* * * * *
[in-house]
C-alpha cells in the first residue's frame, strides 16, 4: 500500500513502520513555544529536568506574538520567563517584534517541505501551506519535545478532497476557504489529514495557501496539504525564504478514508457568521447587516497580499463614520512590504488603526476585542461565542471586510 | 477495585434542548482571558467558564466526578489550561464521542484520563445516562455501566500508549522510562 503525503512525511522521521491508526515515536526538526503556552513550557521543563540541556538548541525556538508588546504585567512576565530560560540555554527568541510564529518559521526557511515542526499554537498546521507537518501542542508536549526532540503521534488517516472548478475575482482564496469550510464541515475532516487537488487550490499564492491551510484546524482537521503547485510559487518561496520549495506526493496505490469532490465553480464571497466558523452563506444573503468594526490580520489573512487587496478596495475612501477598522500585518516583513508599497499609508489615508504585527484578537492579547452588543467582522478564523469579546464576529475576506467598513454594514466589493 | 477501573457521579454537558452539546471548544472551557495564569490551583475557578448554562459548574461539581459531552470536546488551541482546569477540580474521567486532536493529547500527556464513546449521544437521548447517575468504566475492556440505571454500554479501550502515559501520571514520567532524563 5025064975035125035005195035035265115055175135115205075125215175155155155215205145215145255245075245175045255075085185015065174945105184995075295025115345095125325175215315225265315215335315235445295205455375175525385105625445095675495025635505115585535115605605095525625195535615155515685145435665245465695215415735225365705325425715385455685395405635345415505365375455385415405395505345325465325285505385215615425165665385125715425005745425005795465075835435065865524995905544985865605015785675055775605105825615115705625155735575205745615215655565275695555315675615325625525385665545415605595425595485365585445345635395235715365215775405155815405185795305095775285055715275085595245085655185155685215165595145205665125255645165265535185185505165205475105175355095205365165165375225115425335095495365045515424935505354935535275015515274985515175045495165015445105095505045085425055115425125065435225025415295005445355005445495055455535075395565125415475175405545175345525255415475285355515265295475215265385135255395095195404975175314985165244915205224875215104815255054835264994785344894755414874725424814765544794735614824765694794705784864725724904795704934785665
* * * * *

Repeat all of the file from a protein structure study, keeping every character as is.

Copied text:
[in-house]
C-alpha cells in the first residue's frame, strides 16, 4: 500500500513502520513555544529536568506574538520567563517584534517541505501551506519535545478532497476557504489529514495557501496539504525564504478514508457568521447587516497580499463614520512590504488603526476585542461565542471586510 | 477495585434542548482571558467558564466526578489550561464521542484520563445516562455501566500508549522510562 503525503512525511522521521491508526515515536526538526503556552513550557521543563540541556538548541525556538508588546504585567512576565530560560540555554527568541510564529518559521526557511515542526499554537498546521507537518501542542508536549526532540503521534488517516472548478475575482482564496469550510464541515475532516487537488487550490499564492491551510484546524482537521503547485510559487518561496520549495506526493496505490469532490465553480464571497466558523452563506444573503468594526490580520489573512487587496478596495475612501477598522500585518516583513508599497499609508489615508504585527484578537492579547452588543467582522478564523469579546464576529475576506467598513454594514466589493 | 477501573457521579454537558452539546471548544472551557495564569490551583475557578448554562459548574461539581459531552470536546488551541482546569477540580474521567486532536493529547500527556464513546449521544437521548447517575468504566475492556440505571454500554479501550502515559501520571514520567532524563 5025064975035125035005195035035265115055175135115205075125215175155155155215205145215145255245075245175045255075085185015065174945105184995075295025115345095125325175215315225265315215335315235445295205455375175525385105625445095675495025635505115585535115605605095525625195535615155515685145435665245465695215415735225365705325425715385455685395405635345415505365375455385415405395505345325465325285505385215615425165665385125715425005745425005795465075835435065865524995905544985865605015785675055775605105825615115705625155735575205745615215655565275695555315675615325625525385665545415605595425595485365585445345635395235715365215775405155815405185795305095775285055715275085595245085655185155685215165595145205665125255645165265535185185505165205475105175355095205365165165375225115425335095495365045515424935505354935535275015515274985515175045495165015445105095505045085425055115425125065435225025415295005445355005445495055455535075395565125415475175405545175345525255415475285355515265295475215265385135255395095195404975175314985165244915205224875215104815255054835264994785344894755414874725424814765544794735614824765694794705784864725724904795704934785665